The wine-making traditions of Champagne and Burgundy recognised by UNESCO
UNESCO has added the “climats” of Burgundy and the hillsides, houses and cellars of Champagne to its World Heritage list.
The 1,247 “climats” in Burgundy and the hillsides, houses and cellars of Champagne are now part of the “developing French cultural landscapes”, proof that they offer exceptional universal value, according to the international organisation.
For UNESCO, the hillsides, houses and cellars of Champagne represent the “areas where the method of producing sparkling wines was developed”.
Three very specific sites have been added to the World Heritage List:
- The Avenue de Champagne in Epernay, which is home to the major champagne houses and cellars;
- Saint-Nicaise hill in Reims, where the underground cellars are used for wine production;
- The hillsides around Epernay, especially in Hautvillers (the abbey here was once home to the monk Dom Pérignon who gave his name to the famous champagne).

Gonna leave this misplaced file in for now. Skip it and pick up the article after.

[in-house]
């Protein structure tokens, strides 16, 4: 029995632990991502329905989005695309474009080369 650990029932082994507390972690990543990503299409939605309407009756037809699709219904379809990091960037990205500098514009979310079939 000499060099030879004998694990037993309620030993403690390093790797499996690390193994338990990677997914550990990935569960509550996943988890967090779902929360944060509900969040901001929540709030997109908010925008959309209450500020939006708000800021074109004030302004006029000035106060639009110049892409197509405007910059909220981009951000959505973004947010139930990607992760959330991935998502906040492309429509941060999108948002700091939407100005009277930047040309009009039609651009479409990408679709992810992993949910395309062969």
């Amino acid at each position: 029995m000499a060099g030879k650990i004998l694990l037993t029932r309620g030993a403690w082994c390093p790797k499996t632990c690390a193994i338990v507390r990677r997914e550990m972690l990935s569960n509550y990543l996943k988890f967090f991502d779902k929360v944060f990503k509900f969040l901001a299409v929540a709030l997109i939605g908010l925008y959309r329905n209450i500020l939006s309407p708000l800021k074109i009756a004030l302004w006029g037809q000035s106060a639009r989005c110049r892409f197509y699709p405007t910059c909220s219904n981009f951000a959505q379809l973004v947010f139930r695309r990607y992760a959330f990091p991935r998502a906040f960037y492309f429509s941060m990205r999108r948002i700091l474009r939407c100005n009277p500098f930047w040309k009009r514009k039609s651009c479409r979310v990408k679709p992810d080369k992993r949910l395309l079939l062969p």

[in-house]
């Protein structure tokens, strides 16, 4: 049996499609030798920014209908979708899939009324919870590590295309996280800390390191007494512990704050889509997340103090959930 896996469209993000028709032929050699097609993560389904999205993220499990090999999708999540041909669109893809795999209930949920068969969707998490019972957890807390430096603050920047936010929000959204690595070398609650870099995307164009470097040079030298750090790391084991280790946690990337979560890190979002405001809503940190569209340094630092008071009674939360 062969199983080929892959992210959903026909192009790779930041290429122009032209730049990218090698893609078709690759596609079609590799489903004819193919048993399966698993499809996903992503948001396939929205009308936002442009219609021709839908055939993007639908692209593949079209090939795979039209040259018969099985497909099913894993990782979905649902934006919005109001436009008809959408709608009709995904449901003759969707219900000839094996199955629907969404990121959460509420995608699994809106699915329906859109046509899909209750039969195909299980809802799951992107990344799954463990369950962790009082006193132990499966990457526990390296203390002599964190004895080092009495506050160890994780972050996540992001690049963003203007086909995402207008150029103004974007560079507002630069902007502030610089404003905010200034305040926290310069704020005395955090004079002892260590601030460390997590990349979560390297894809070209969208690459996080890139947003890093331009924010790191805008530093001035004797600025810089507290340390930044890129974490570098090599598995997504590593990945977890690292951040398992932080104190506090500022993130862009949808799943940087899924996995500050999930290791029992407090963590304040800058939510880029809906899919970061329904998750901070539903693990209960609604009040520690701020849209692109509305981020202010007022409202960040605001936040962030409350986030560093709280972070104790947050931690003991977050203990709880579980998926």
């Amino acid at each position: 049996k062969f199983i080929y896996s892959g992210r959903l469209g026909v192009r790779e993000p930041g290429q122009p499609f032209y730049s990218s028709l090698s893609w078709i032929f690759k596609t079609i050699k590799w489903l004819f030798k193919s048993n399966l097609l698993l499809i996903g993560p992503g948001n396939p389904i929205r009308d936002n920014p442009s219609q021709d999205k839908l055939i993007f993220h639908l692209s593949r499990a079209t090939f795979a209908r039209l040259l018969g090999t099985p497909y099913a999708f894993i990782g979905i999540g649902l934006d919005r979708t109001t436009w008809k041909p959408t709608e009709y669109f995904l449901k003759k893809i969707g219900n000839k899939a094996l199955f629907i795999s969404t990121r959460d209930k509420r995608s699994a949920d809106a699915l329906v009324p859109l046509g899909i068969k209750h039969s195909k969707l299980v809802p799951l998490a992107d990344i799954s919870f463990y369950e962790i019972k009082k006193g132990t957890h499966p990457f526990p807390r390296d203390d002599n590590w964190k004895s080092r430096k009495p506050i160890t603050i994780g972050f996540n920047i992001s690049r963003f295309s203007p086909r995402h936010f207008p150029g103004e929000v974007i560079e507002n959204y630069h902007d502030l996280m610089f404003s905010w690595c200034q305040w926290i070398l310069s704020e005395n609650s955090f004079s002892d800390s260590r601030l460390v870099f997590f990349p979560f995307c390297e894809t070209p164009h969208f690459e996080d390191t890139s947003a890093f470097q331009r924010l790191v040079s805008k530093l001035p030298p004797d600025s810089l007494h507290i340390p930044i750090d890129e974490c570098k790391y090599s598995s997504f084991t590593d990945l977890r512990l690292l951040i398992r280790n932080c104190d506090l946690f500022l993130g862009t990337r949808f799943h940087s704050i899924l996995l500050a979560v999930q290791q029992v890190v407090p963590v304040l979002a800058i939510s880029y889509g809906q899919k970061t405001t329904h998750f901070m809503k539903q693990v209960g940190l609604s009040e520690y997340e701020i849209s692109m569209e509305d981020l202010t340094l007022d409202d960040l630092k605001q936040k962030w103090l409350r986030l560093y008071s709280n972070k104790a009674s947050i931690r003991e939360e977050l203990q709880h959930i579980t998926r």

The vineyard parcels of Burgundy
The “climats” of the Burgundy vineyards are precisely delimited vineyard parcels on the slopes of the Côte de Nuits and the Côte de Beaune. Each of these parcels produces a unique cru, including some of the world’s most famous wines (Romanée-Conti, Montrachet, Vosne-Romanée etc). Their inclusion recognises the exceptional heritage of these regions, their diversity, as well as the traditions and savoir-faire of wine-producers in Burgundy and Champagne.
France now boasts 41 “properties” on the UNESCO World Heritage list, including the Cistercian Abbey of Fontenay (Burgundy), the Canal du Midi (Midi-Pyrénées) and the Routes of Santiago de Compostela, to mention just a few.